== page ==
The racist English Defence League (EDL) suffered a disastrous day this weekend, on Saturday.
It had planned to demonstrate in the centre of Birmingham in its last “big one” of 2011. But only 300 EDL supporters turned up, to throw beer bottles and fireworks at police and each other in frustration.
Up to a thousand people joined the counter rally, organised by United Birmingham and supported by Unite Against Fascism, in the city centre.
Once again the EDL were outnumbered by anti-racists.
Roger McKenzie, assistant general secretary of the Unison union said, “Whenever anyone tries to spread racism and pit worker against worker, community against community, we have to draw a line in the sand.
“When we stand together in solidarity there’s not a force on earth that can stop us.”
United Birmingham is a coalition set up after the August riots when sections of the media played up tensions between Birmingham’s different ethnic groups.
Most of the protesters were local people determined to defend their multicultural city. “Birmingham is a testament to how people of different races and cultures can live in harmony,” Jake Hall told Socialist Worker. “It’s great we can all stand together against the bigots on the EDL demo.”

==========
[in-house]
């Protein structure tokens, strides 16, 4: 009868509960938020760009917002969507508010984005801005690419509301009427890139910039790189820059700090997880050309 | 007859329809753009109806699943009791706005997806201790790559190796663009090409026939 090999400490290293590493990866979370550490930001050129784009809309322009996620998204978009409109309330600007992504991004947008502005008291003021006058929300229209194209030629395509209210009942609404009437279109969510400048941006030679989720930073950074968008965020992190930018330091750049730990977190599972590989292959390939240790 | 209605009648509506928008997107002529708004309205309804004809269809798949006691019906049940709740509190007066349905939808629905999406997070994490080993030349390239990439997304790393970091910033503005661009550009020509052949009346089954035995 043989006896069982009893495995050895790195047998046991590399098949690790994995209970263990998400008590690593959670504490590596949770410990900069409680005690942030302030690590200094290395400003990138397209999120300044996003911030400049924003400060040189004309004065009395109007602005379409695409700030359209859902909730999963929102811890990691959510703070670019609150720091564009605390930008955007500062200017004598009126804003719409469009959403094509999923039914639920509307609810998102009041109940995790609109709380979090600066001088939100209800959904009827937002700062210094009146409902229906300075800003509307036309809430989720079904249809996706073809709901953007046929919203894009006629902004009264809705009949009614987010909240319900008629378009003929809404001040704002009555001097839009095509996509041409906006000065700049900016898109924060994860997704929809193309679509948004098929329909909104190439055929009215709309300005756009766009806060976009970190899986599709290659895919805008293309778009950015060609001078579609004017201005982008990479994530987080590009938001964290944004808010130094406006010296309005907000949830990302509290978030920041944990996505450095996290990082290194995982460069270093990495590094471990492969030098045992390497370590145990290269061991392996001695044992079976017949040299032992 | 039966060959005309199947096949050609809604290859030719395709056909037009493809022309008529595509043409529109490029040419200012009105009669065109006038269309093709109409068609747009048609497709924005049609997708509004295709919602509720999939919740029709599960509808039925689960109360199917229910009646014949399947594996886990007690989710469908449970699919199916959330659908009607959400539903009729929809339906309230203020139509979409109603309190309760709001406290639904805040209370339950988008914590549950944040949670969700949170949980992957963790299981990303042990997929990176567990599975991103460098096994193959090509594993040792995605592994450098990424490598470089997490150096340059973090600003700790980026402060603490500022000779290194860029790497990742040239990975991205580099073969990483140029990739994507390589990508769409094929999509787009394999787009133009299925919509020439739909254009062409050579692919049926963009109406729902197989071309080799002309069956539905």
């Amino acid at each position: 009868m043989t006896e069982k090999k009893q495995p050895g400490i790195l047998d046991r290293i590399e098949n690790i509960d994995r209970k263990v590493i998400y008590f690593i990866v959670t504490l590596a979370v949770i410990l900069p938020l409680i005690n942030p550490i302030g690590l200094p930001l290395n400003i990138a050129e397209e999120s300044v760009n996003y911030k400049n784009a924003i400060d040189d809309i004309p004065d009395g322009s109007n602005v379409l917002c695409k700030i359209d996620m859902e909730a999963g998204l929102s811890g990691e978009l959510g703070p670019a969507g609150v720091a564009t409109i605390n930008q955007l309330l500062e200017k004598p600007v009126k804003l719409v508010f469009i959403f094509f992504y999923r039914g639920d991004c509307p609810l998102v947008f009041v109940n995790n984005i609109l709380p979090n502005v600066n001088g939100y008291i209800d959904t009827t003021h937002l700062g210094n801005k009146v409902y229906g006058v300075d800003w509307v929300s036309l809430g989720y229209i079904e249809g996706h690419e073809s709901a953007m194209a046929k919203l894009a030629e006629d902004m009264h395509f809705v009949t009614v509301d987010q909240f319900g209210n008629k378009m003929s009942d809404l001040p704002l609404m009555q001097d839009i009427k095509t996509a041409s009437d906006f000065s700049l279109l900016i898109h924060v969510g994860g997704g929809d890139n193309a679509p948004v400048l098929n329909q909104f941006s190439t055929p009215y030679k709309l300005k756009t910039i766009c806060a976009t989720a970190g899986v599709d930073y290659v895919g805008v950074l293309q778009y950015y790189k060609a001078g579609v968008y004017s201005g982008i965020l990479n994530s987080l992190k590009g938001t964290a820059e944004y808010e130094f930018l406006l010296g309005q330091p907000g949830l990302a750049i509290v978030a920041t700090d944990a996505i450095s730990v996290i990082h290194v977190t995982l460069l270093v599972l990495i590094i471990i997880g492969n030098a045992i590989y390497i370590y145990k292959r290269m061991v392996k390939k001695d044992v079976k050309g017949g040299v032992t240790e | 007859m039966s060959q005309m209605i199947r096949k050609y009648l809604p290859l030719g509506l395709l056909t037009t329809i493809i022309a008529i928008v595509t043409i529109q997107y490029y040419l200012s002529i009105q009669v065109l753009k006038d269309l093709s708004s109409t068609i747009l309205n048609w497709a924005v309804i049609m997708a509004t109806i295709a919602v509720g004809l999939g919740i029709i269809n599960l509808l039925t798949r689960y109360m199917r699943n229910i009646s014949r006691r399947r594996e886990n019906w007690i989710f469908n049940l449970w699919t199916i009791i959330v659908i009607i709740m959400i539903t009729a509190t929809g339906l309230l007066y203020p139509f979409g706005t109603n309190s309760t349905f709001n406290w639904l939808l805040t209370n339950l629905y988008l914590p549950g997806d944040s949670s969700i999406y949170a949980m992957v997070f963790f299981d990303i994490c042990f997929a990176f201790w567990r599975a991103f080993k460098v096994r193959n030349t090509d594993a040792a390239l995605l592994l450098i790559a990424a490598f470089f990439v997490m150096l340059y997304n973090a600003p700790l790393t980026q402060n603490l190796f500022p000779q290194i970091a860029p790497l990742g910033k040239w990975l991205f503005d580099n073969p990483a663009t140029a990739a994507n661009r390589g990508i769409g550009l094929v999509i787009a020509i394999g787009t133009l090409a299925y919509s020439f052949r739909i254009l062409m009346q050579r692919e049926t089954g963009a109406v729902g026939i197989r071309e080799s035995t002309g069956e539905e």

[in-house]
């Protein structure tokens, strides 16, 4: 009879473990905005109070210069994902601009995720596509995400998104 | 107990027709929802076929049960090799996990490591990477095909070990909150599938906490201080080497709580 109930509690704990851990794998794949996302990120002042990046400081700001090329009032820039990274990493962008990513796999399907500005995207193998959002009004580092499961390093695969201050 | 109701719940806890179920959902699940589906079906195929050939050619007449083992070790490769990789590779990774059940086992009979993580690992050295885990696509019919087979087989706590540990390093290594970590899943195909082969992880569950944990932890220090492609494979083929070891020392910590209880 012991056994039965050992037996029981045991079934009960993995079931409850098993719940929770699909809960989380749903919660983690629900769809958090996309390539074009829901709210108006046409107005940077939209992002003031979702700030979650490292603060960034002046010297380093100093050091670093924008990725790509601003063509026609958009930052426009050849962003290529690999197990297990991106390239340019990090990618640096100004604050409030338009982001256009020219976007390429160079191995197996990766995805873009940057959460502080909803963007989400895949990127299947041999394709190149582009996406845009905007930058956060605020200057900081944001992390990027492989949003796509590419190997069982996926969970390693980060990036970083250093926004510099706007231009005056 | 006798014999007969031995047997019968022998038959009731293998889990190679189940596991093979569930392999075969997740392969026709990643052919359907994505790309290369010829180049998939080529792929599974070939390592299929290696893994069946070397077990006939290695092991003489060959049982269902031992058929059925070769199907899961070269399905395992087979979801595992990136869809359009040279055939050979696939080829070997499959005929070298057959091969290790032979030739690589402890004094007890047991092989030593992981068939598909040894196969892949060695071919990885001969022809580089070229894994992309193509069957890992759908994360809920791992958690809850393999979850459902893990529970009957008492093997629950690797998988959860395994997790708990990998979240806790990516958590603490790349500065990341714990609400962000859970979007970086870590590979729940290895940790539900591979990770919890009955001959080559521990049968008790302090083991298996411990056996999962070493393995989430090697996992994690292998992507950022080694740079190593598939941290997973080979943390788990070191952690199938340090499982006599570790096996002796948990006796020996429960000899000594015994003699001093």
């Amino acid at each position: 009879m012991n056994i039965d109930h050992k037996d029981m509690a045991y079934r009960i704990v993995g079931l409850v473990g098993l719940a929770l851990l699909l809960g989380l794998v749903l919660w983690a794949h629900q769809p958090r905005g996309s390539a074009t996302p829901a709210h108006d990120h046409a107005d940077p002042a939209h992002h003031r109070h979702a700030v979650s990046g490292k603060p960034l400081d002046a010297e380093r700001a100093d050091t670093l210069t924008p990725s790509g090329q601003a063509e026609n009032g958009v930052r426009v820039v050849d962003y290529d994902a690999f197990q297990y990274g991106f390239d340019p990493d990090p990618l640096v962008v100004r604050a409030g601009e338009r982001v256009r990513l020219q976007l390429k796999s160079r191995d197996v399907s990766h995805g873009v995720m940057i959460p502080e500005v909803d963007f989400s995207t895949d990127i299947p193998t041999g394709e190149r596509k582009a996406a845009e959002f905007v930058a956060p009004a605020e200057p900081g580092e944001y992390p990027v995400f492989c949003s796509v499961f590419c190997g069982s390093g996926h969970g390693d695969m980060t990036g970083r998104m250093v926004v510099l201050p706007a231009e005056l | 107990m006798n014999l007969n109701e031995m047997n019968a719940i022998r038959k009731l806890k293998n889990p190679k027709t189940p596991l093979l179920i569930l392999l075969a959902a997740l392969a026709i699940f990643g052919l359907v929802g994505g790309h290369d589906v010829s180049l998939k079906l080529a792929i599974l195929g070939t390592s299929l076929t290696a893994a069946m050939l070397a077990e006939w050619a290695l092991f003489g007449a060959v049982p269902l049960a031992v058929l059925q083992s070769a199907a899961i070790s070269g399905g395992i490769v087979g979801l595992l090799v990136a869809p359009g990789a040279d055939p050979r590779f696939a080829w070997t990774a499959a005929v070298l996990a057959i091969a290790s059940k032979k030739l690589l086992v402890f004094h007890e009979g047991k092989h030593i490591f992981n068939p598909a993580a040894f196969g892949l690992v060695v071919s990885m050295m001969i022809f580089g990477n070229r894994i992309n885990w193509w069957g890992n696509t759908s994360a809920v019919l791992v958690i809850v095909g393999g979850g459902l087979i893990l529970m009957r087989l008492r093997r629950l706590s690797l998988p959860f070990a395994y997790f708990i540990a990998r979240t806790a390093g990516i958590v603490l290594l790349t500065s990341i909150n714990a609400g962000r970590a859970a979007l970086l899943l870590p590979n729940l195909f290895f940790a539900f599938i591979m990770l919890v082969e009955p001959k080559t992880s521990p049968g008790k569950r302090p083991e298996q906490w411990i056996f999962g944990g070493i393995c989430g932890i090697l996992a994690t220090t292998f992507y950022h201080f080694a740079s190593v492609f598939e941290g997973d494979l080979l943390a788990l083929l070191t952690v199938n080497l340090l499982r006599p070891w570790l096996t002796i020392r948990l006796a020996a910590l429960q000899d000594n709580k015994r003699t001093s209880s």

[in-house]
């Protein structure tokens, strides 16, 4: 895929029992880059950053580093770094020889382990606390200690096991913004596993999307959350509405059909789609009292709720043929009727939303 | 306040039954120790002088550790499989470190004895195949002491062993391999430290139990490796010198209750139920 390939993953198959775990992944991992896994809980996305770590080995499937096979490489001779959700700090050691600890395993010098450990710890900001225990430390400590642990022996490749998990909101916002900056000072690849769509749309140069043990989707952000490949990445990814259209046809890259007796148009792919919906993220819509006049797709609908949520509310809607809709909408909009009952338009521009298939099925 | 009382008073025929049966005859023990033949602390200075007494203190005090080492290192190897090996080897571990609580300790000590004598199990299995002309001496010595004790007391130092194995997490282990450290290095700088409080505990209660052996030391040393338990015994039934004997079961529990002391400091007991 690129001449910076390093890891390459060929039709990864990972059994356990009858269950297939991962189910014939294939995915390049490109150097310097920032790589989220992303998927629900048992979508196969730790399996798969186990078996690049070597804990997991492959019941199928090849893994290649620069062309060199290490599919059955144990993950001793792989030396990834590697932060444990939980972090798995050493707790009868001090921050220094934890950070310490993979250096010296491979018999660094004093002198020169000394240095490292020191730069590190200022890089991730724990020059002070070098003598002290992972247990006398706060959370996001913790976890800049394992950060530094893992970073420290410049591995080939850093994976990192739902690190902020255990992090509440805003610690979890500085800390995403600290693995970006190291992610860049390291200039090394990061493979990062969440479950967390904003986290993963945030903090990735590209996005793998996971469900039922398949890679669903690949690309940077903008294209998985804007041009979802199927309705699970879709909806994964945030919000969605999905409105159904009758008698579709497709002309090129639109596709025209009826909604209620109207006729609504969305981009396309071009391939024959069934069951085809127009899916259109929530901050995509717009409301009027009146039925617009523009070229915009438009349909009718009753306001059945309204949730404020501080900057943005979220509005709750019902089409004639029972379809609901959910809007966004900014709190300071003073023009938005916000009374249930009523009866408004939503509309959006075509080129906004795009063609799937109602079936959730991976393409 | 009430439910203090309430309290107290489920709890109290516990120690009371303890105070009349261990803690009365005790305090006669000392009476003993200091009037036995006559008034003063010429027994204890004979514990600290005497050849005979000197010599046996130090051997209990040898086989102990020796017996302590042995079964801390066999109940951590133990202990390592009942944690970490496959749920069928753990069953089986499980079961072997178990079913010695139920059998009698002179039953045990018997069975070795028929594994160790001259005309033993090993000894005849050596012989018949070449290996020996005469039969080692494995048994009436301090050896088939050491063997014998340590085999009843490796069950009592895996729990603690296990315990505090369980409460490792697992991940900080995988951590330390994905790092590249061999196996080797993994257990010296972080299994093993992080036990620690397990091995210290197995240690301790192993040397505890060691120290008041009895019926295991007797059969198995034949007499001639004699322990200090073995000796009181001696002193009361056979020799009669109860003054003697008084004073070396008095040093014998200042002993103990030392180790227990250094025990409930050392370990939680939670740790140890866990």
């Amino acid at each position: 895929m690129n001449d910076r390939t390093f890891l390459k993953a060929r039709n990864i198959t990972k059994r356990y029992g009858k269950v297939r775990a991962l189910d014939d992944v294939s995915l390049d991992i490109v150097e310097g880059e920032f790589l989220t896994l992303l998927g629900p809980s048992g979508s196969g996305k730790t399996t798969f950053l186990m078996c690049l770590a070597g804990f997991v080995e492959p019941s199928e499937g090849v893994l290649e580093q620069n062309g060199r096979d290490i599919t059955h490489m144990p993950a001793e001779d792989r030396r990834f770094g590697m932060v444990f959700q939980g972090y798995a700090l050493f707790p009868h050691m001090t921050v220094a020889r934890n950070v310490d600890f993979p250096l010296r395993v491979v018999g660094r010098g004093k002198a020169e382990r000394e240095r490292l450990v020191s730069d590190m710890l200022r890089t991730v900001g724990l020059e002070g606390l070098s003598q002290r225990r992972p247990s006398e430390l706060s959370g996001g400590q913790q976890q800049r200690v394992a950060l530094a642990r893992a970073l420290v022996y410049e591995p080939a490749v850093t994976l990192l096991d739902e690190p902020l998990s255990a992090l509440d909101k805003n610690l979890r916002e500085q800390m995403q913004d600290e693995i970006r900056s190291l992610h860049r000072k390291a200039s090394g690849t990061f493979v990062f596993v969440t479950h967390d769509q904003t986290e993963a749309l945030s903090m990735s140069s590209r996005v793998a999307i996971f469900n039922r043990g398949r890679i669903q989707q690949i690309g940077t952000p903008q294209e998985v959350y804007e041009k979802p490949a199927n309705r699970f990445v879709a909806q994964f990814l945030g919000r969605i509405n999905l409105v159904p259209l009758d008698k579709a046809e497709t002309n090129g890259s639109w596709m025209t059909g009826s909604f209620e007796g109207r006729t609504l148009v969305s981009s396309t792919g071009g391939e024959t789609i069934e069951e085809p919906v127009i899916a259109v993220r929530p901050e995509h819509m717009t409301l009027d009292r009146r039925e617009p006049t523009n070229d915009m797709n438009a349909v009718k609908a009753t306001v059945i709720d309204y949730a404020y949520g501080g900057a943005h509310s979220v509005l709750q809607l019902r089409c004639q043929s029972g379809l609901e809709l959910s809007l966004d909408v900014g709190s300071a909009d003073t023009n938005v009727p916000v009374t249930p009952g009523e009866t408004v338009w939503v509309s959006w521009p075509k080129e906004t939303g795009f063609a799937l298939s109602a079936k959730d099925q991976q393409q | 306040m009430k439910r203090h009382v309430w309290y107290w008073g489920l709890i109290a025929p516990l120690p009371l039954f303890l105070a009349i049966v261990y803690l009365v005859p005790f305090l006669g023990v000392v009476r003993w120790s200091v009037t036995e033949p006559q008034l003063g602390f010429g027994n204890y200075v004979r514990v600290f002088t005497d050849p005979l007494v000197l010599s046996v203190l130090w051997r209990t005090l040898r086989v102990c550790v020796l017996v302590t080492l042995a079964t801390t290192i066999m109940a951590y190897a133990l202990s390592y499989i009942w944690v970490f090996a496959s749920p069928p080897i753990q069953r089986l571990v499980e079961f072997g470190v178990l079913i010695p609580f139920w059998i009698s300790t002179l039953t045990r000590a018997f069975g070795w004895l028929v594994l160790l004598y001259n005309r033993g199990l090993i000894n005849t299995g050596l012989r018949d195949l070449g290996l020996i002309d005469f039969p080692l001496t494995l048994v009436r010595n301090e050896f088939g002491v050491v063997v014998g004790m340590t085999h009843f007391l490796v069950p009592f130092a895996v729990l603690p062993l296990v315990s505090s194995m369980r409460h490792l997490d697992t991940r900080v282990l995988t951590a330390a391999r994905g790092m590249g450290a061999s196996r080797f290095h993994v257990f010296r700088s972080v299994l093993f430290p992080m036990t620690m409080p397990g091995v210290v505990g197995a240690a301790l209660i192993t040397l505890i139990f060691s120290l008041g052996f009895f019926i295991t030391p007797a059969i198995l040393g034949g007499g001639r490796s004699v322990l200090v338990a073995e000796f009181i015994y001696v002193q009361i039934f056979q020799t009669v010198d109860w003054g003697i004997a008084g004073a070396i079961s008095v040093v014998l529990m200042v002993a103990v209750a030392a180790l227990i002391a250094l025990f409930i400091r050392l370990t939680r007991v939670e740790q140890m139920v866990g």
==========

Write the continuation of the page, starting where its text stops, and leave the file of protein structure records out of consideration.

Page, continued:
Young people came in large groups from the surrounding areas. Asif Hussain told Socialist Worker, “I’m protesting here to show the EDL they can’t just do what they want. We want to represent our city.”
Many were alienated by the politics of some of the speakers who warned protesters not to get angry, and not to rise to the EDL’s provocation.
But the mood to take on the EDL was shown by the positive response that Martin Smith, speaking on behalf of Love Music Hate Racism received when he called for the need for more determined resistance.
Martin said, “I don’t feel like dancing and singing today.
“There are a bunch of Nazis and racists marching over there. In this economic crisis, the stormclouds of fascism are brewing all over Europe. We need to stand up.
“The next time the EDL come to Birmingham, this won’t be good enough. I was in Tower Hamlets last month, when thousands of people stood up on the streets and stopped the EDL from marching. This is what we need to do—this is how you stop fascism.”